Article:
A man on trial for misdemeanor assault and trespass charges in Washington’s San Juan County had his case thrown out after the sheriff used a courtroom security camera to zoom in on defense and juror notes. The man’s public defender says her client’s civil rights were violated right in the courtroom, calling the incident “outrageous.”
In court filings, Sheriff Ron Krebs said the incident resulted because the defendant had allegedly threatened to stab a local grocer, but claimed zooming in on the documents was inadvertent.
Video Screenshots and Crucial Questions
The video has not yet been released publicly. Screenshots provided by a county civil rights lawyer show closeups of a legal pad belonging to the public defender, as well as the notebook of juror number 3. This lawyer has also entered filings to make the video public, and wants answers to critical questions surrounding the incident.
These questions include why a courtroom camera has zoom capabilities, and whether someone at another county terminal can control courtroom cameras. He notes that other courtrooms in the same courthouse do not have security cameras with zoom capabilities.
Routine Trial, Different Judge
This was a low-level criminal trial of little interest to anyone not directly involved in the case. A retired judge was filling in for District Judge Kathryn Loring, while she worked on another issue elsewhere in the courthouse. It was Loring’s presence elsewhere, however, that revealed the security camera’s zooming. Loring was reviewing a calendar at the desk of the court administrator, which has two computer terminals, one of which worked as a security monitor.
The judge noticed that the courtroom camera shown on the monitor was zooming and panning in on the jury box and the defense counsel’s table. Loring then asked the court administrator to approach the judge hearing the case during a break. That judge then informed the defense counsel and the prosecutor of the camera’s antics, and dismissed the case due to government misconduct – the zooming camera.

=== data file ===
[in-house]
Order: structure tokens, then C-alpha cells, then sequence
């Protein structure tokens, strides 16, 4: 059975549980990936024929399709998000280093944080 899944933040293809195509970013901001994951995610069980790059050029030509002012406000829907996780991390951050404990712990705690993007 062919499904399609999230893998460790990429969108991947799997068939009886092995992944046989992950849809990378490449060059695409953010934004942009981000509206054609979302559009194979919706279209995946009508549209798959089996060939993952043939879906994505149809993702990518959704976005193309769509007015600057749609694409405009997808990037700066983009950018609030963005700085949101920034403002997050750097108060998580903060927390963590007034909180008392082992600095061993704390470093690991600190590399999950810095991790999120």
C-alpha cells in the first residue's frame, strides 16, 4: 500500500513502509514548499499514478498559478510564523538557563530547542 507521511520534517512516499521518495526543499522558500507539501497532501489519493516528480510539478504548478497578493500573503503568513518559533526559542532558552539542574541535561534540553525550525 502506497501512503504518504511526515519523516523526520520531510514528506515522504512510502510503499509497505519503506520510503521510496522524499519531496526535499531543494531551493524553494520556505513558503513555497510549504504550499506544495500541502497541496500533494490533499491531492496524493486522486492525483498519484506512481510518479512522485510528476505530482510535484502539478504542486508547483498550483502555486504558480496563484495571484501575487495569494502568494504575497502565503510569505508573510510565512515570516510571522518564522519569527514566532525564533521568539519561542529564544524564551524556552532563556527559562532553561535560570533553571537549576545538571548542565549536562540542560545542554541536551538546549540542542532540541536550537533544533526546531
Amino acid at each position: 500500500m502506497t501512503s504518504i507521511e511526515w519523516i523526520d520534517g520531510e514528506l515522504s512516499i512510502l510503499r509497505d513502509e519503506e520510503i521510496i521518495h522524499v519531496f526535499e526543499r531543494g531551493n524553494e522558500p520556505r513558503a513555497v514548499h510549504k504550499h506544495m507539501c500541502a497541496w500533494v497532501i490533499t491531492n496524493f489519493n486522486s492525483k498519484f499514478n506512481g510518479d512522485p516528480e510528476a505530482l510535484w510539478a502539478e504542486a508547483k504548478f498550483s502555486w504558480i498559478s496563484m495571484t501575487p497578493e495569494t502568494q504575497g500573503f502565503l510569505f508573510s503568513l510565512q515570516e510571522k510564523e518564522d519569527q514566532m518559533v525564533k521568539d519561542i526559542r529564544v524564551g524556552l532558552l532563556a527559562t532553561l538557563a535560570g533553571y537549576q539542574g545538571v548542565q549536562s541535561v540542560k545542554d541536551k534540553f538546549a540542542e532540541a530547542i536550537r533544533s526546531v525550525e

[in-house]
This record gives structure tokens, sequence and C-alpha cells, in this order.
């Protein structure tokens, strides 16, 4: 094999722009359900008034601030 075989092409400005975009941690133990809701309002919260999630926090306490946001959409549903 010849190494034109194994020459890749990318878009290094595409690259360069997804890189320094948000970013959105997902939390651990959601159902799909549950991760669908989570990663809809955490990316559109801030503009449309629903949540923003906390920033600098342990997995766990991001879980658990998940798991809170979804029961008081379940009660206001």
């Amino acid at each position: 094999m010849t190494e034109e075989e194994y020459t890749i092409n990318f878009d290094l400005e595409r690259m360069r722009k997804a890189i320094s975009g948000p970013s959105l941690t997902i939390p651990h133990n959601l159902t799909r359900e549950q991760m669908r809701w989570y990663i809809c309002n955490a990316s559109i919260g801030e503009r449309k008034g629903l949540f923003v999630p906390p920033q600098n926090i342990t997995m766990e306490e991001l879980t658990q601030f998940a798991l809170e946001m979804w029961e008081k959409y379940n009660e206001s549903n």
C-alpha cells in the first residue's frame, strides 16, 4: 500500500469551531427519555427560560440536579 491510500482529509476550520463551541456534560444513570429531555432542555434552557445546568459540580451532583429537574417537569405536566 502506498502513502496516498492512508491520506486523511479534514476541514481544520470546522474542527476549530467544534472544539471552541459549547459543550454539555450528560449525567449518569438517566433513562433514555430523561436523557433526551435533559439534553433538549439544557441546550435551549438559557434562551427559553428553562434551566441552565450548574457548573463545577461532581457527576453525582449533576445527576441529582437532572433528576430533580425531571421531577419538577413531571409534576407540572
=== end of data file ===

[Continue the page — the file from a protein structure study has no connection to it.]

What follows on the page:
Not the First Case Thrown Out Due to the Sheriff
This isn’t the first time the San Juan County prosecutor’s office has had a case thrown out because of misconduct by the Sheriff’s Office. In 2016, the same judge, who had not yet retired, threw out a high school teacher’s felony conviction of having sex with a 19-year-old student after it turned out the sheriff’s detective working the case had sex with the same student and lied about it.
Under Washington law, a student must be at least 21 to have a consensual relationship with a teacher. The detective was allowed to retire and move out of state without facing any criminal charges, but the high school teacher petitioned the court to charge the detective with gross misdemeanors, including making a false or misleading statement to a public servant and obstructing a law enforcement officer after signing a voluntary witness statement.
In that statement, the detective stated that he did not have any kind of relationship with the high school teacher’s alleged victim, but investigators later concluded he was lying. A bigger question is why the teacher had to file the charges in the first place since county authorities should have filed such charges previously. At the time, Krebs said a thorough background check had been conducted on the detective prior to his hiring. “We went overboard. And nothing, nobody anywhere had anything bad to say about him,” according to Krebs.